Jumping in when the waves are high
By Gary Silverman, CFP®
Since early last year, the stock market has been going up. Sure, it wasn’t a smooth ride (it never is) but there is no question as to the direction. As I am writing this, the market continues in that general direction. It doesn't seem to care about what is happening in the White House, Congress, North Korea, or just about anything else.
Don’t you think it is about time to get in? After all, I write regularly about how you shouldn’t try to time the market, but that rather you should get in it and stay in it. But wait…I write articles to you, but I don’t know you. When it comes to you, this might not be the best time to get your feet wet in the waves of this bull market we are in.
Right about now, a lot of potential investors (especially those who pulled out during the financial crisis and are still sitting in cash investments) are thinking that maybe they waited long enough. After all, in the last 18 months the market has been up around 30%. Since the financial crisis bottom in 2009 it has gone up around 180%. That’s a lot of up.
Others of you haven’t really been looking at the market, but you have been looking at the calendar—and the mirror. I’m not sure if time has given you more wisdom or more wrinkles, but it has been bringing you closer to retirement. Though few will actually take pencil to paper (or keystrokes to spreadsheets), many of those who do will find a shortfall: the retirement standard of living they want is more than their savings can afford. They know I’ve mentioned that stocks go up a lot and think that maybe that is what will save them.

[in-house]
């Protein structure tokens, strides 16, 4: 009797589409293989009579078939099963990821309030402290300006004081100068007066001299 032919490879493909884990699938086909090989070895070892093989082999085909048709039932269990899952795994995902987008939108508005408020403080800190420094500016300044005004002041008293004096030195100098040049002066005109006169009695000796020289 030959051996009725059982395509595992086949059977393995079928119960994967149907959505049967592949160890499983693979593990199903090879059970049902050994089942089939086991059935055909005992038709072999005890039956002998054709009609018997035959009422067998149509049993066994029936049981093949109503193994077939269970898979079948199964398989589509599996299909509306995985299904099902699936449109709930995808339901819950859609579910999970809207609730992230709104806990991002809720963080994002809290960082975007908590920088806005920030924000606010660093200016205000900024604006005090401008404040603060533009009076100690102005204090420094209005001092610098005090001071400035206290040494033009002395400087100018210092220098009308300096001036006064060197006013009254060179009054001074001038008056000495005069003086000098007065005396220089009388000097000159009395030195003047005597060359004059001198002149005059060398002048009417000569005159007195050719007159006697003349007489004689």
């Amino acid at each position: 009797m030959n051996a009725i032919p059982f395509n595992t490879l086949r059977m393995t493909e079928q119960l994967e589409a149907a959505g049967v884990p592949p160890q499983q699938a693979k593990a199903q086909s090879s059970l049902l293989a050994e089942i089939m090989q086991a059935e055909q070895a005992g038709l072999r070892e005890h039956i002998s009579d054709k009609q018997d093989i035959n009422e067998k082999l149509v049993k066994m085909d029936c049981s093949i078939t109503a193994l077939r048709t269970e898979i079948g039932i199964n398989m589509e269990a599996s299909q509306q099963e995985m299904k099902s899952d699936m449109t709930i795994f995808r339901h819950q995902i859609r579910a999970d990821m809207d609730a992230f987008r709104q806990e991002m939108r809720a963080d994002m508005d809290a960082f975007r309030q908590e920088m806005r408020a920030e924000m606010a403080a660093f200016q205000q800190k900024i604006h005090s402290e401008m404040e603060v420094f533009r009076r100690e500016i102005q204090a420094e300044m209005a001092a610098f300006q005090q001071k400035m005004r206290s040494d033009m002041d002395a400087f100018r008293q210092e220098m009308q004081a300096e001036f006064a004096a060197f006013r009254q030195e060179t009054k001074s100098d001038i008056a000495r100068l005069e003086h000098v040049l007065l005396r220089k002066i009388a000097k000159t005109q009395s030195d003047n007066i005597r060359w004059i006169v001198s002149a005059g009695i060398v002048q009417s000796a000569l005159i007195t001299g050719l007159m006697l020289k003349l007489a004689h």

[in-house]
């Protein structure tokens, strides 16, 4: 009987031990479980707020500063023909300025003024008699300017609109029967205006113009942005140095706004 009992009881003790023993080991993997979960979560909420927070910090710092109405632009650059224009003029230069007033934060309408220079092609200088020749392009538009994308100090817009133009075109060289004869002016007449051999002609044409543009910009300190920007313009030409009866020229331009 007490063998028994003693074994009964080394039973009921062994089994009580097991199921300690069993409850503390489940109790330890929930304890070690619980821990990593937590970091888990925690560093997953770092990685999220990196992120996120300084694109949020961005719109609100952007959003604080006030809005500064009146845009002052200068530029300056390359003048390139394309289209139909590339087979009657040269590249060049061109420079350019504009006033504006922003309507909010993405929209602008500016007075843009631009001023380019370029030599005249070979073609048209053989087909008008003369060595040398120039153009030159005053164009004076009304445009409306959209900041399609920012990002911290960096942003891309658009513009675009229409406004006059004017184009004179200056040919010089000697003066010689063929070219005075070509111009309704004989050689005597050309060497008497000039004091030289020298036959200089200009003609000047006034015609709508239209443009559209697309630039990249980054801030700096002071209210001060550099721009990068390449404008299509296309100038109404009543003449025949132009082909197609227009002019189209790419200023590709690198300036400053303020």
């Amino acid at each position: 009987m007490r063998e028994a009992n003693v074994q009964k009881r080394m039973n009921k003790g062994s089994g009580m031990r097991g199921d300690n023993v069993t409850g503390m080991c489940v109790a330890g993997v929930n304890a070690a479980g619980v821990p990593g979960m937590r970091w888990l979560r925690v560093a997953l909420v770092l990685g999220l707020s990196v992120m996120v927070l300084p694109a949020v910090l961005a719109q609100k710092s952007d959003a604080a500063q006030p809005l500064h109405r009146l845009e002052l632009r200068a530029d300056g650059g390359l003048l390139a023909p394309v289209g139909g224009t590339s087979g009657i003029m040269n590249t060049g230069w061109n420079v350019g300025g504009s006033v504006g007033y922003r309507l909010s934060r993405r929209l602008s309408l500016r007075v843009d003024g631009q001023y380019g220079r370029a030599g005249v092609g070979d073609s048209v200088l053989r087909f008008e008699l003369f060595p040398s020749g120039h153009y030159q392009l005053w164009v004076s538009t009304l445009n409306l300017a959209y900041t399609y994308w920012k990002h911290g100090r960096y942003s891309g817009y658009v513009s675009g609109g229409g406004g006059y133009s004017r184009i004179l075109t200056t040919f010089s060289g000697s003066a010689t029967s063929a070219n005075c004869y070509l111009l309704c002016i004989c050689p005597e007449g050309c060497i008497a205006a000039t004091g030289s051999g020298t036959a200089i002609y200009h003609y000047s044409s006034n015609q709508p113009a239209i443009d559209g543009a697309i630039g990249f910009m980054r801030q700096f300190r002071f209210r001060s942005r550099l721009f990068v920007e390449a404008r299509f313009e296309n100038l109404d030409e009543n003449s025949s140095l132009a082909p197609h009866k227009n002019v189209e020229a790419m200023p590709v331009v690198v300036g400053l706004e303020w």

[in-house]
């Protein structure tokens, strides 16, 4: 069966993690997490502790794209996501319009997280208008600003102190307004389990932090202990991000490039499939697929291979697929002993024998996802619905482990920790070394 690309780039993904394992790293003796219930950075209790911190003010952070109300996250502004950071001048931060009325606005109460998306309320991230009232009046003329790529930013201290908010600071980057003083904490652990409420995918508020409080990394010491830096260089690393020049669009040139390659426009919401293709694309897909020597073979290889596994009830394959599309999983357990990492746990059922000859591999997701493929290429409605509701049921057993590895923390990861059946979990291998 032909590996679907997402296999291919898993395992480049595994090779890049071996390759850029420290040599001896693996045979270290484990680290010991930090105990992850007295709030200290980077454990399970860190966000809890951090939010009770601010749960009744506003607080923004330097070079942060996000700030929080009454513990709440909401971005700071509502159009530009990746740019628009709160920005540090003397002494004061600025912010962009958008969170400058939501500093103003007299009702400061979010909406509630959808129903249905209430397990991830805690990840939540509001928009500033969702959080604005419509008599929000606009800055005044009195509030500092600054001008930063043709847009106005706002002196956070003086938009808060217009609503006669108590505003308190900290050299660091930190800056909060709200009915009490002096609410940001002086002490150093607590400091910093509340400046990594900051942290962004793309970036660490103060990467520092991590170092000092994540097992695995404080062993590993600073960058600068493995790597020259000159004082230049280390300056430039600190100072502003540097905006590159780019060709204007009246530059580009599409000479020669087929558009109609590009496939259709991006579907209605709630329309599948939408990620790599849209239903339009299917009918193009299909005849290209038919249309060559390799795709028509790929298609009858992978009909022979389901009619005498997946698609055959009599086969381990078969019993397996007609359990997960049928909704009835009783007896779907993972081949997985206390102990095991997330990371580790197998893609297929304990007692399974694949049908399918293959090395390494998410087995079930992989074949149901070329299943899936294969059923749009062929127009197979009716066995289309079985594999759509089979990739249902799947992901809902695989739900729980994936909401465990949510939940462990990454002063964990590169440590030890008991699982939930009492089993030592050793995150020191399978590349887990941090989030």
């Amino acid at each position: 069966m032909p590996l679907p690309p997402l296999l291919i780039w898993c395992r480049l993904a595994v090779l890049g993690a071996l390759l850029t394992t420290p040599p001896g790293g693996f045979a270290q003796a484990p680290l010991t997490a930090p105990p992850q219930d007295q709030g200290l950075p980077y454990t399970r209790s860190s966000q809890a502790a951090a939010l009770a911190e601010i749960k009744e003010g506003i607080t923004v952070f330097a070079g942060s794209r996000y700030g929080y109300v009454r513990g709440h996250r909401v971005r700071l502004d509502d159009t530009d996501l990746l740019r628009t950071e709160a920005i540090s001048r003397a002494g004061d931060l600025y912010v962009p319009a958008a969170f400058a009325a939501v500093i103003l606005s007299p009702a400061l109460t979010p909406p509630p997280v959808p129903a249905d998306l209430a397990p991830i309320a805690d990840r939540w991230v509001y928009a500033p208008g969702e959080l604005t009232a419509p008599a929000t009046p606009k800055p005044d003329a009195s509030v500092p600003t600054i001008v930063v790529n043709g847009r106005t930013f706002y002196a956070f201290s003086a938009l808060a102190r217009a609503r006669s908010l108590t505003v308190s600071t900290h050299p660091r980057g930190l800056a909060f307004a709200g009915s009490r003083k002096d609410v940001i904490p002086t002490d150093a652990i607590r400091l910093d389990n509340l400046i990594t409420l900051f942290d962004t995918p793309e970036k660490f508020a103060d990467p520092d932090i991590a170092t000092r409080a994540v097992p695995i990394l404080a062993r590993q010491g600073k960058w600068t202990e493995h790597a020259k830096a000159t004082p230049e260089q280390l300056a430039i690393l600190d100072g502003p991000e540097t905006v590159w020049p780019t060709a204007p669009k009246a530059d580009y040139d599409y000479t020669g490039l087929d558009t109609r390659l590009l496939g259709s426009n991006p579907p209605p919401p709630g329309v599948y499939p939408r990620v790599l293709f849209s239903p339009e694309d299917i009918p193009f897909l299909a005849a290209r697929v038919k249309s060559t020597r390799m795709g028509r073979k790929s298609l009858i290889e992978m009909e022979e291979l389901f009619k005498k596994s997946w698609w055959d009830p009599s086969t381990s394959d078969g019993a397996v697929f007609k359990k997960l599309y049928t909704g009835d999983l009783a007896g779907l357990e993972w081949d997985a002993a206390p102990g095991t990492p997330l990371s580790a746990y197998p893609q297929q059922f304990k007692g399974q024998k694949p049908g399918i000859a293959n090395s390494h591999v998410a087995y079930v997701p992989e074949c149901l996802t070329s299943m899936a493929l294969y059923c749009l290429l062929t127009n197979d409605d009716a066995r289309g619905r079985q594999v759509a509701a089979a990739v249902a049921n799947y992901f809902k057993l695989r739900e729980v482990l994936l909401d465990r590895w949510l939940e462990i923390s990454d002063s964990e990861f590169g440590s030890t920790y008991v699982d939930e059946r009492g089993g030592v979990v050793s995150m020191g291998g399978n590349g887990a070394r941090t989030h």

So whether you are years late in getting into the current stock bull market, or are many thousands of dollars short of a retirement goal, you might be feeling pressure to either dip your toes in or jump with both feet.
If you think you’ve been missing out on something, you have. But getting in now is not going to get you in eight years ago. You are not going to participate in what has already occurred. Remember why you got out (or never got in) the stock market. Maybe you lost 30% and got out because you thought you might lose the rest of it. Or maybe you never got in knowing that you couldn’t stand to see your account go down 10% (which is fairly common with stocks) let alone 20%, 40% or more.
Given why you left or never got in, what exactly has changed? If I told you that the market will go down 25% the year after you move your money into it, how does that make you feel? What would you do? Now, I’m not saying that will happen, but it can happen over the next year. It can happen over any year.
Before you change what you are doing, especially when it comes to getting into a very old, very mature bull market, please do it with thought. Use some of that wisdom you’ve acquired. It might save you a few wrinkles.
Gary Silverman, CFP® is the founder of Personal Money Planning, LLC, a Wichita Falls retirement planning and investment management firm and author of Real World Investing.